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    Let’s Look At Some Problems! 

    27

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    Systematic Problem Solving and Decision making Overview

    28

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    Planning the Next Steps

    • Problem Analysis

    • Do we have a deviation?

    • Is the cause unknown?

    • Is it important to know the cause to take effectiveaction?

    • If the answer is YES to ALL three, than you

    have a big problem, Huston !!!

    29

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    Problem analysis table template

    (Home study)

    30

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    Problem description (example)

    On a new model of airplane, flight attendants develop rash onarms, hands, face (only those places). It only occurs on flightsover water.

    Usually disappears after 24 hours. No problems on old planesover those routes.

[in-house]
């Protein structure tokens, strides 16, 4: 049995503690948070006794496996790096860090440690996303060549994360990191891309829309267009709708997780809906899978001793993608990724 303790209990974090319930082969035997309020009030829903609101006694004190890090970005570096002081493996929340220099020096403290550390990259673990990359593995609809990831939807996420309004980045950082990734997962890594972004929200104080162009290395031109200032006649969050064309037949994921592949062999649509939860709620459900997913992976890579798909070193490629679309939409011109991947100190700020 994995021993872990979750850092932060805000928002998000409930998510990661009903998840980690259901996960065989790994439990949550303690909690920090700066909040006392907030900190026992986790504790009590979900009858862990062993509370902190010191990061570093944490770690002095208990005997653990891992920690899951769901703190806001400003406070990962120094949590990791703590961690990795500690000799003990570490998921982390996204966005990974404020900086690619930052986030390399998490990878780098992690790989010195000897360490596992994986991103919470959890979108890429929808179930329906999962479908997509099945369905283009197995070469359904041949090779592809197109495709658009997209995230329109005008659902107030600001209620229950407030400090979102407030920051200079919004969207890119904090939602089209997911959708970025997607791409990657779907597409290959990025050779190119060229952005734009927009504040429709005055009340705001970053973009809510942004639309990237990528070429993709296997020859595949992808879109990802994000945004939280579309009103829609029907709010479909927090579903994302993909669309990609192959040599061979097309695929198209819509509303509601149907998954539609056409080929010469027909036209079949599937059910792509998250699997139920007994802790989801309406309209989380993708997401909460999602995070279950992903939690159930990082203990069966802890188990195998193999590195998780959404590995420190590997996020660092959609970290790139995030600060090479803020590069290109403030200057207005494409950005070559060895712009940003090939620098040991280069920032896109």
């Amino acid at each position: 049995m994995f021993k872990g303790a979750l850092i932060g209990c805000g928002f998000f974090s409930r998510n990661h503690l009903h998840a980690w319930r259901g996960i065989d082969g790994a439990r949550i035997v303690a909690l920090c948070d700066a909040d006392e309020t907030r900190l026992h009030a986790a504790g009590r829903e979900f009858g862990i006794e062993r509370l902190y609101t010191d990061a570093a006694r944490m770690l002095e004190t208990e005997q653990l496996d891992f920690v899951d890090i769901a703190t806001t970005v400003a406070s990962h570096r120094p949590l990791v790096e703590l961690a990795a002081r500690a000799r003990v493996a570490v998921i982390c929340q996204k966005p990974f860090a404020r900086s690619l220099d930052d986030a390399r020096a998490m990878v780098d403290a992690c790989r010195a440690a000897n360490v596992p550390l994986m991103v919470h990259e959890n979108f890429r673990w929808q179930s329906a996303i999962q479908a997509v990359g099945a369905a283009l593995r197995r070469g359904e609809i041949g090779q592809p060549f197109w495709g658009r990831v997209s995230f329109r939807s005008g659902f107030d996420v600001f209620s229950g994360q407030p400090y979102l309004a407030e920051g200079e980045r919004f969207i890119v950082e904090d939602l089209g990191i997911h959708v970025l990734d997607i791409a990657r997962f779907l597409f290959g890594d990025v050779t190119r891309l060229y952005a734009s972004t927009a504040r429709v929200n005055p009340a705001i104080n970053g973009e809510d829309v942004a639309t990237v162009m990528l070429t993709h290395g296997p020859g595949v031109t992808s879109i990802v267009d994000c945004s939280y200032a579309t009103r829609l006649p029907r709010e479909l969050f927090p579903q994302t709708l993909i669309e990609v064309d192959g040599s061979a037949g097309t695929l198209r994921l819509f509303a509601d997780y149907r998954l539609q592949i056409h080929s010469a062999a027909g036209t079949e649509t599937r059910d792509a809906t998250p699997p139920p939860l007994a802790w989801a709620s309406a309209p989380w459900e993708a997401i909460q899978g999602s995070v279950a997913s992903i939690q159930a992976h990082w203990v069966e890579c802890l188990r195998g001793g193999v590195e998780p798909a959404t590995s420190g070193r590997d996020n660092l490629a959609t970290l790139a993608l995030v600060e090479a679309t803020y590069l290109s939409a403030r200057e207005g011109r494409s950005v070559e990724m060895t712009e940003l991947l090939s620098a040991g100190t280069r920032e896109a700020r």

Does not affect all attendants on these flights, but same

    number of attendants get it on each flight. Those who get rash

    have no other ill effects.

    No measurable chemicals, etc., in cabin air.

    Rash arm ->

    31

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    Problem analysis real table

    Distinction=Difference

    32

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    Results ????

    33

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    Tree of the casual relationships I  –example

    • Decline of revenue due to :

    • Lower merchantability of the items• New competitors

    • Change of the customer preferences

    • Poor (not sufficient) quality of the item

     – Restriction of capacity production

    • Downtime due to machine failure, obsolete machinery,